Fantasy Coming of Age Fiction

In the stillness of the faerie woodlands, a low keening sound emerged from the dense vines of an old valete tree. A dryad was dying, and the entire forest knew it. The trees shuddered in sympathy, while the woodland faeries flitted in and out of the branches in distress. They whispered amongst themselves, fearful yet curious.

It was always a great event when a dryad reaches his golden age and is in the precipice of being one with nature. The event is especially grand for a male descendant of an ancient Unseelie family. Usually, the event was celebrated with dancing and merriment. Sadly, a proper send-off was not in order, as the dying dryad had been in the throes of excruciating agony for days.

Inside the tree, a crowd surrounded the old dryad.

Among them was a human boy, Lon. By all known human standards, Lon looked to be about sixteen years old, but time worked in a different way in the lands of the faeries. He was actually much, much older than sixteen.

“Tell me what I can do, Mophi?” Lon asked the old dryad, whose milky eyes were squinted in pain yet opened immediately at the sound of the boy’s voice.

“I told you to speak to me only in the human tongue!” hissed Mophisto. The old one’s outburst was punctuated by the snapping of a vine, which whipped across the boy’s face. Lon acknowledged the rebuke and repeated the question in English, albeit haltingly. The unfamiliar cadences of the human language does not flow as fluidly the lilting flute-like sound of faerie speech.

“Perhaps,” One of the female dryad attendants interrupted briskly. “Old one, perhaps we should look through the belongings you have brought in from the human world for clues on what is causing this condition...”

She surreptitiously looked at Lon, as if checking if the boy had taken offense. Lon wordlessly reached under the cot to retrieve a burlap sack. One by one, he removed the contents and laid them out on the bedside table: seashells, combs, a baby feeding bottle, an English dictionary. Murmurs filled the space.  

“Was this thing given to you freely?” The female dryad asks, gesturing toward the book.

“It was a gift,” replies the old one softly. “A human friend gave it to me when I needed to teach Lon the language of his kind.”

He glanced at Lon who was opening the pages of the dictionary curiously.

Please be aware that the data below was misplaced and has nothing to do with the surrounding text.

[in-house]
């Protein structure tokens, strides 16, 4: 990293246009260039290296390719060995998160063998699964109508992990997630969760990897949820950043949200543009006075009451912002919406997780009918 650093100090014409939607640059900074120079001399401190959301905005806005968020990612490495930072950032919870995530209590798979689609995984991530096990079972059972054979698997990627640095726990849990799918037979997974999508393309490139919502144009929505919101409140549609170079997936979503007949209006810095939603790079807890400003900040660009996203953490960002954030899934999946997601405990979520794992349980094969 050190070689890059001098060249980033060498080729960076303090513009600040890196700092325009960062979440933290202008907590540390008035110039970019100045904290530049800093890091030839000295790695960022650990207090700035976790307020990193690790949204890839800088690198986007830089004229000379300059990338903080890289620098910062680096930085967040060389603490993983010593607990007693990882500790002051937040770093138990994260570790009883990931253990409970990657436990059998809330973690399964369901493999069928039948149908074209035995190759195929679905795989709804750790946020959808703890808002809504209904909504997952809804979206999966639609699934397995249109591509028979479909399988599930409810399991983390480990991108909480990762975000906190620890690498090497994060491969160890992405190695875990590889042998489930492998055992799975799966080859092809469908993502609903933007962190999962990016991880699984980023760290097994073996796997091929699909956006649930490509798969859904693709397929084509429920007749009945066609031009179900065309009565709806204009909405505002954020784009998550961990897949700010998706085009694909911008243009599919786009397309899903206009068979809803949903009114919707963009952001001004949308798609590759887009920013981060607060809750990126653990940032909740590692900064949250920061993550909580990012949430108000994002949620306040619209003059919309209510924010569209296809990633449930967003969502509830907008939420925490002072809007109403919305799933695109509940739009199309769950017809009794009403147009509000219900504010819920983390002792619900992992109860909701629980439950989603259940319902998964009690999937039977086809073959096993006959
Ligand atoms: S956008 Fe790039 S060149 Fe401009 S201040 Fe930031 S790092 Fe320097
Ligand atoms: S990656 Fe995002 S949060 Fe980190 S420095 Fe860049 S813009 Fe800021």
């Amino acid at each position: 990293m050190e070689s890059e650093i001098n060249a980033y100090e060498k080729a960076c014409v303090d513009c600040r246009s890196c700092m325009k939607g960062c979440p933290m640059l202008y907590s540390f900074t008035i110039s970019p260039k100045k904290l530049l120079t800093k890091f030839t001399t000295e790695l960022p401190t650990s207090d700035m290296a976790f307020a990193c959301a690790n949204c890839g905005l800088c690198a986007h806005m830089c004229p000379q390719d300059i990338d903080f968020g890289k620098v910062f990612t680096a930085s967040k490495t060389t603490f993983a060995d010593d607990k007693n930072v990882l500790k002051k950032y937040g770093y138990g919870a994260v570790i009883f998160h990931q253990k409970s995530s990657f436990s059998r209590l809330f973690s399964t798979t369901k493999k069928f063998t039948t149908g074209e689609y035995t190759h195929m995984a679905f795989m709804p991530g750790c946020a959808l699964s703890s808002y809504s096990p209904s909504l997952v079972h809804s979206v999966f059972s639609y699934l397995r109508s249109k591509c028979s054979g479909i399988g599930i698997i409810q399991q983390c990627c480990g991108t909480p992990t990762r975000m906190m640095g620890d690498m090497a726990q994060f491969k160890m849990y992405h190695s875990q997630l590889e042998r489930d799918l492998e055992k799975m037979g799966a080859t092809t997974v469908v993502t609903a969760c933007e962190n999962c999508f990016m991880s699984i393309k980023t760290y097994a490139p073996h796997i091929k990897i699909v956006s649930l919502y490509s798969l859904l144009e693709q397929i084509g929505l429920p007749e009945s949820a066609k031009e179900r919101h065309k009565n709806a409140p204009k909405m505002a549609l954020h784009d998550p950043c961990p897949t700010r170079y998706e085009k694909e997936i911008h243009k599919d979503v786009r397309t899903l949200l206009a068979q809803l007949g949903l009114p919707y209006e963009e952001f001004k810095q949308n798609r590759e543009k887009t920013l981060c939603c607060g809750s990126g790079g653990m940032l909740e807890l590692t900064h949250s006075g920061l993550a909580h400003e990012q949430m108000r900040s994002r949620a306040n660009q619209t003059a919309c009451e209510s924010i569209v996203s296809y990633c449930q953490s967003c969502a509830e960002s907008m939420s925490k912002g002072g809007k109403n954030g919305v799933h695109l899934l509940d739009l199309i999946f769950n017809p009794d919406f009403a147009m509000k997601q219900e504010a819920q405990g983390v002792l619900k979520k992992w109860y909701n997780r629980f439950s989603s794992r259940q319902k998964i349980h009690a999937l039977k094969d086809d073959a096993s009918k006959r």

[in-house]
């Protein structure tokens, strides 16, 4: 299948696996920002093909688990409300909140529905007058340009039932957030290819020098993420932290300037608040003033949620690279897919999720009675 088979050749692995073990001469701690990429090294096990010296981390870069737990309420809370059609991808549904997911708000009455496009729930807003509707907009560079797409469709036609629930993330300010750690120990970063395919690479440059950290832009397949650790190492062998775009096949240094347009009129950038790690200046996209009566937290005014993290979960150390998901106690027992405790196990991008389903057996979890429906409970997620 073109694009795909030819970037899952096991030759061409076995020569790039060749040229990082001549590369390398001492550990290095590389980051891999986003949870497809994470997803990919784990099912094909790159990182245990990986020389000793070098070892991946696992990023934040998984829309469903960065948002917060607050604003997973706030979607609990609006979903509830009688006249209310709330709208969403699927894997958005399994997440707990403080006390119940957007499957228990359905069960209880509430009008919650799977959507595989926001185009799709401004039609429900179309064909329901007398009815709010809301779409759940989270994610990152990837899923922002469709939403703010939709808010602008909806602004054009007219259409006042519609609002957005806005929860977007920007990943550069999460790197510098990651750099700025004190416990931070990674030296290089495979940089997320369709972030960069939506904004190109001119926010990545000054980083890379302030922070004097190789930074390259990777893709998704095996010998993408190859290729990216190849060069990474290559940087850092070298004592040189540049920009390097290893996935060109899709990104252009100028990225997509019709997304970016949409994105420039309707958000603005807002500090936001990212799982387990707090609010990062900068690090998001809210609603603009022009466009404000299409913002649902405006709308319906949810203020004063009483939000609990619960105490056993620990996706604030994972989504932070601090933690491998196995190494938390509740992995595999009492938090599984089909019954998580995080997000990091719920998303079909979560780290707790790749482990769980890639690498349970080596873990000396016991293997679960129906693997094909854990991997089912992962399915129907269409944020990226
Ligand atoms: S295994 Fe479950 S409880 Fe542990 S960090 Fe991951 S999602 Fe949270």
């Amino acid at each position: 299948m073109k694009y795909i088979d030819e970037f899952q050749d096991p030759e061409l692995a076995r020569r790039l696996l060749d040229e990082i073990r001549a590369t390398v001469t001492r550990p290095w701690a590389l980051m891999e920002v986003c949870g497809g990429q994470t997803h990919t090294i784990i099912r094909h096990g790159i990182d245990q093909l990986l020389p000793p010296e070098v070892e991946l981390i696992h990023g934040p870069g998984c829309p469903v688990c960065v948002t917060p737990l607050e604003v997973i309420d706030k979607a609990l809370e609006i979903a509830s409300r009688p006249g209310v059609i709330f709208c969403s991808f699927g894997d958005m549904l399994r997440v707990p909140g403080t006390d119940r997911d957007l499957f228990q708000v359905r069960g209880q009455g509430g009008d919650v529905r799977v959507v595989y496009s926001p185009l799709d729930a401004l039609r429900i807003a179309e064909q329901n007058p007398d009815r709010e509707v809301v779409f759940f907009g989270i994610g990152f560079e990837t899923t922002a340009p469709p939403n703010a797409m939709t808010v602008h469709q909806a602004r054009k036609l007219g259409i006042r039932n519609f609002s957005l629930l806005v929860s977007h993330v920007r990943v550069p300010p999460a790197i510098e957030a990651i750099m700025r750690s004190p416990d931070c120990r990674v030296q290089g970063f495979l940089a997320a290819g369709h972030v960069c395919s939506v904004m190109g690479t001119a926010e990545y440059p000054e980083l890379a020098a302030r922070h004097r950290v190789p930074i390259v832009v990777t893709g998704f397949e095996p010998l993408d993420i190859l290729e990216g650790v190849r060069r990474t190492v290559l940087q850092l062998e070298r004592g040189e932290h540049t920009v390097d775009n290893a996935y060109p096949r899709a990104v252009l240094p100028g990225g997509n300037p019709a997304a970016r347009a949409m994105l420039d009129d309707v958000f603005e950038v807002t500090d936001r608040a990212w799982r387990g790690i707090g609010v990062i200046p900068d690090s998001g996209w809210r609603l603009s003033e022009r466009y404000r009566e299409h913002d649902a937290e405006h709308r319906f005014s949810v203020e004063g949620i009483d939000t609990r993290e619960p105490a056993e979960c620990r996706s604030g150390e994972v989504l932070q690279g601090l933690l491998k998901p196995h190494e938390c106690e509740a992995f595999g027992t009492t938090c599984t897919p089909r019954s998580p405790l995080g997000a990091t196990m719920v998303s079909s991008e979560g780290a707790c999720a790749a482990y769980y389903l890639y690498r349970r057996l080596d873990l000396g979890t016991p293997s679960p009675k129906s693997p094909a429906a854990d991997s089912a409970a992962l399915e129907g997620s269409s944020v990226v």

“Mophi, it’s not a gift” Lon finally said in a sinking voice, “There’s a due date on the back cover when it should have been returned to a library. The dictionary was loaned to you, not given.”

He spread the back cover to reveal the markings inside. Property of Lourde Private Library. The date when the book is due to be returned was stamped below the ownership mark. The book should have been returned more than 70 years ago.

The quiet that suddenly permeated the cavernous tree trunk was deafening. Everyone was thinking the same thing: a faerie can never pass to the afterlife if he had unpaid debts, especially to a  human.

“Lon will return the book. He’s the only one who can,” Mophisto said, suddenly sounding very tired. “Leave us. The boy and I have much to discuss.”

When all the other dryads had left, Mophisto sat upright and gazed at Lon’s suddenly stiff face. The boy always looked like he was ready to revolt whenever anyone suggested that he return to the human world and to the people who left him as a baby in the forest of the feys. Mophisto knew well that Lon would rather stay with the fey.

“My son…” Mophisto said, using the secret endearment he reserved for their private conversations. “The woman who left you in the forest all those years ago might have died already. It has been 70 years.”

Stony silence met the old dryad’s words, even if Lon inclined his head a fracture of an inch to acknowledge Mophisto’s words.

“You must know that the fey tolerates you only because of me. And when I’m gone, you will no longer be welcome. The dryads will turn you over to the Unseelie court, where you will either be treated as a slave, or worse, fodder for the kelpies!”

Lon’s shock was apparent. He had never imagined a life other than with the fey and never considered that they would ever turn against him. Yet, now, his adoptive fey father was saying he had never been considered as one of them.

He had yet to find his voice when Mophisto suddenly broke off one of his fingers and quickly bundled it using a torn burlap square while simultaneously quickly clamping his mouth around the wound to stem the flow of sap.

“When you pay my debt, and I finally die, this piece will also turn to dust. That’s how you would know,” Mophisto said as he tied a piece of string around the bundle and hung it around the boy’s neck gently. The old dryad always had a weakness for humans, especially those who are turned away, rejected, or unloved. It was he who lifted the bawling infant from the ground where it was left to die, leaving an enchanted changeling image made of driftwood in its place.